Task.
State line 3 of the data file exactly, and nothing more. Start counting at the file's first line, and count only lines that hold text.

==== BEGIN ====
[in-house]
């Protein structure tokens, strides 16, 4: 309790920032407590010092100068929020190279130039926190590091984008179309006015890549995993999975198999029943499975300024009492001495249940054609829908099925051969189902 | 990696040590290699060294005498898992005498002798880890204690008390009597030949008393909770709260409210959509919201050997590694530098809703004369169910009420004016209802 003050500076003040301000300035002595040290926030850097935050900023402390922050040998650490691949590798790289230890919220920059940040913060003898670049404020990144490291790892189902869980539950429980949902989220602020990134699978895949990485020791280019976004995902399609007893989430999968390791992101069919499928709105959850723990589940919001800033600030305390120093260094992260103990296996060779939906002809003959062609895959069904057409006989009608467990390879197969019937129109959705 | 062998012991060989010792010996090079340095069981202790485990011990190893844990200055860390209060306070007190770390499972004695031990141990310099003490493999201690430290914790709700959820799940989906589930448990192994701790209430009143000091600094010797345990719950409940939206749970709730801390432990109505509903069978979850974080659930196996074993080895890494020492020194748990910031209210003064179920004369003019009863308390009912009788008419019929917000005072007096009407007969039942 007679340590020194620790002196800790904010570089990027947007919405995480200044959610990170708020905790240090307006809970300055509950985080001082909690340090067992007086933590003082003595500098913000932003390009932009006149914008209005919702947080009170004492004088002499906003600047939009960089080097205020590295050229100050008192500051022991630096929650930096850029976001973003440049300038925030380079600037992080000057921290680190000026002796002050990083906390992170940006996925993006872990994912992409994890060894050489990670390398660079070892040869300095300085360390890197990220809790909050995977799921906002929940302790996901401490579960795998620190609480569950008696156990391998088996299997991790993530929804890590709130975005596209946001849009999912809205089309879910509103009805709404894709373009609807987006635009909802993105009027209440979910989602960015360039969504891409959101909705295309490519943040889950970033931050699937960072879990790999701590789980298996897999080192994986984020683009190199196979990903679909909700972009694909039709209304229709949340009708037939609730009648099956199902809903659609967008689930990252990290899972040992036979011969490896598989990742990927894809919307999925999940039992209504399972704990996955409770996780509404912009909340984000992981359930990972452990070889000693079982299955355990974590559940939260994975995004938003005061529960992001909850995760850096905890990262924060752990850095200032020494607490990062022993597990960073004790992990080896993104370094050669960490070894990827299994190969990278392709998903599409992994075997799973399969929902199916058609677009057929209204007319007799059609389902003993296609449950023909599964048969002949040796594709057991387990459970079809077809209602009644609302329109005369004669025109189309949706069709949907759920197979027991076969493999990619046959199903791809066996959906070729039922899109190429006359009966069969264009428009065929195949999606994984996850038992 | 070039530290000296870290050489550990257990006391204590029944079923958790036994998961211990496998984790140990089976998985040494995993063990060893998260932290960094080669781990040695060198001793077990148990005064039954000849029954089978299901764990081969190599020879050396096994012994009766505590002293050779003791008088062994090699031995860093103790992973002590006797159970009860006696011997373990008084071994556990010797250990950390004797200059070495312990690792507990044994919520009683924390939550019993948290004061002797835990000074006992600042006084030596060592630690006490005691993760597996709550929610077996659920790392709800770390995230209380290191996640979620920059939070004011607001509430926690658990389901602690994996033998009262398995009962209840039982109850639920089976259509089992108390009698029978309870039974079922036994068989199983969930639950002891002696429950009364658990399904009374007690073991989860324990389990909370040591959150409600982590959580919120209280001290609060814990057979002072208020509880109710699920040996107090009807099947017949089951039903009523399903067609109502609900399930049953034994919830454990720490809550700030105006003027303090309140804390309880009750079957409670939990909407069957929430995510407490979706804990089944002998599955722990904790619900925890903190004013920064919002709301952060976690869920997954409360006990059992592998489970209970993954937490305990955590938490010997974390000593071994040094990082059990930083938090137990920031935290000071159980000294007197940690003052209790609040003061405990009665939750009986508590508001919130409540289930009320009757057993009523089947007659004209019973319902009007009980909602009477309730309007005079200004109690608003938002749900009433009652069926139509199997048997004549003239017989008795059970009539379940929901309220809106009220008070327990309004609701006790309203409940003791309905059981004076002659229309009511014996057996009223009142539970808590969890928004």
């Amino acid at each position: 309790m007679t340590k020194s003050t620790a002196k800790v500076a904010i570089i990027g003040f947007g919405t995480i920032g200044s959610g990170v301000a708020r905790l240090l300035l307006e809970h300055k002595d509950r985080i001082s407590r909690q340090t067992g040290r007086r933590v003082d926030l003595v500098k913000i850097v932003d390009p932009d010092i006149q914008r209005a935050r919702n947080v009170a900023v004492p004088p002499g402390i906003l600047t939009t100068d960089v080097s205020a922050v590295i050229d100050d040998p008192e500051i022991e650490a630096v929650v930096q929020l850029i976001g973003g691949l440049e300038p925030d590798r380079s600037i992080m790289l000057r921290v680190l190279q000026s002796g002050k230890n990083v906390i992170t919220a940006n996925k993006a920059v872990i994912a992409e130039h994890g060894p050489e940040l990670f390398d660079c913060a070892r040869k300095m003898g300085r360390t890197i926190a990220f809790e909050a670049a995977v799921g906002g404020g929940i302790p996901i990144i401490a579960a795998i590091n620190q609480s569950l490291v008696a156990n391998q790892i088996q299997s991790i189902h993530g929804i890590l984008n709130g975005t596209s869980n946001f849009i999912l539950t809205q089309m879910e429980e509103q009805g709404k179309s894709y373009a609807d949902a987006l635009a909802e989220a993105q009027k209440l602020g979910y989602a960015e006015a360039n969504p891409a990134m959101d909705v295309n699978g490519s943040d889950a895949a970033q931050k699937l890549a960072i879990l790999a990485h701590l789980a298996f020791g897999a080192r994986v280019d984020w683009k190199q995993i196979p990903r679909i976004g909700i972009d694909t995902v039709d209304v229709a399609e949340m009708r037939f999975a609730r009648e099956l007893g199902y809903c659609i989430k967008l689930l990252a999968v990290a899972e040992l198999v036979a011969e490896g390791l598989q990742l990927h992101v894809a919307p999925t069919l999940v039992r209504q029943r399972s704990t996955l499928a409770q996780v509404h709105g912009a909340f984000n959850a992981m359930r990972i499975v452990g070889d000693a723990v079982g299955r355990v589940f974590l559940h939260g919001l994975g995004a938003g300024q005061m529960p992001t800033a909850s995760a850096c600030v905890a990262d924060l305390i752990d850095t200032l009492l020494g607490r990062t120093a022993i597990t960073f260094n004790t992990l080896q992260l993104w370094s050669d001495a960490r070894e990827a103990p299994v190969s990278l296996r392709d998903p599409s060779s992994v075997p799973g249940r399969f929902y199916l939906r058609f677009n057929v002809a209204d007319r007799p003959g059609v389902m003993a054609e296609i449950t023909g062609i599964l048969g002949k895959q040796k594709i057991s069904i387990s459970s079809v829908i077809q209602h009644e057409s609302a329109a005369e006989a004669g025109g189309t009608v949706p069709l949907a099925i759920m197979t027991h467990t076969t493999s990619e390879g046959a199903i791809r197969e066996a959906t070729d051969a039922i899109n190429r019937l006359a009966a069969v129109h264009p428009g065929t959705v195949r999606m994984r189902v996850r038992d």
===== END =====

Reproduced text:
């Amino acid at each position: 309790m007679t340590k020194s003050t620790a002196k800790v500076a904010i570089i990027g003040f947007g919405t995480i920032g200044s959610g990170v301000a708020r905790l240090l300035l307006e809970h300055k002595d509950r985080i001082s407590r909690q340090t067992g040290r007086r933590v003082d926030l003595v500098k913000i850097v932003d390009p932009d010092i006149q914008r209005a935050r919702n947080v009170a900023v004492p004088p002499g402390i906003l600047t939009t100068d960089v080097s205020a922050v590295i050229d100050d040998p008192e500051i022991e650490a630096v929650v930096q929020l850029i976001g973003g691949l440049e300038p925030d590798r380079s600037i992080m790289l000057r921290v680190l190279q000026s002796g002050k230890n990083v906390i992170t919220a940006n996925k993006a920059v872990i994912a992409e130039h994890g060894p050489e940040l990670f390398d660079c913060a070892r040869k300095m003898g300085r360390t890197i926190a990220f809790e909050a670049a995977v799921g906002g404020g929940i302790p996901i990144i401490a579960a795998i590091n620190q609480s569950l490291v008696a156990n391998q790892i088996q299997s991790i189902h993530g929804i890590l984008n709130g975005t596209s869980n946001f849009i999912l539950t809205q089309m879910e429980e509103q009805g709404k179309s894709y373009a609807d949902a987006l635009a909802e989220a993105q009027k209440l602020g979910y989602a960015e006015a360039n969504p891409a990134m959101d909705v295309n699978g490519s943040d889950a895949a970033q931050k699937l890549a960072i879990l790999a990485h701590l789980a298996f020791g897999a080192r994986v280019d984020w683009k190199q995993i196979p990903r679909i976004g909700i972009d694909t995902v039709d209304v229709a399609e949340m009708r037939f999975a609730r009648e099956l007893g199902y809903c659609i989430k967008l689930l990252a999968v990290a899972e040992l198999v036979a011969e490896g390791l598989q990742l990927h992101v894809a919307p999925t069919l999940v039992r209504q029943r399972s704990t996955l499928a409770q996780v509404h709105g912009a909340f984000n959850a992981m359930r990972i499975v452990g070889d000693a723990v079982g299955r355990v589940f974590l559940h939260g919001l994975g995004a938003g300024q005061m529960p992001t800033a909850s995760a850096c600030v905890a990262d924060l305390i752990d850095t200032l009492l020494g607490r990062t120093a022993i597990t960073f260094n004790t992990l080896q992260l993104w370094s050669d001495a960490r070894e990827a103990p299994v190969s990278l296996r392709d998903p599409s060779s992994v075997p799973g249940r399969f929902y199916l939906r058609f677009n057929v002809a209204d007319r007799p003959g059609v389902m003993a054609e296609i449950t023909g062609i599964l048969g002949k895959q040796k594709i057991s069904i387990s459970s079809v829908i077809q209602h009644e057409s609302a329109a005369e006989a004669g025109g189309t009608v949706p069709l949907a099925i759920m197979t027991h467990t076969t493999s990619e390879g046959a199903i791809r197969e066996a959906t070729d051969a039922i899109n190429r019937l006359a009966a069969v129109h264009p428009g065929t959705v195949r999606m994984r189902v996850r038992d």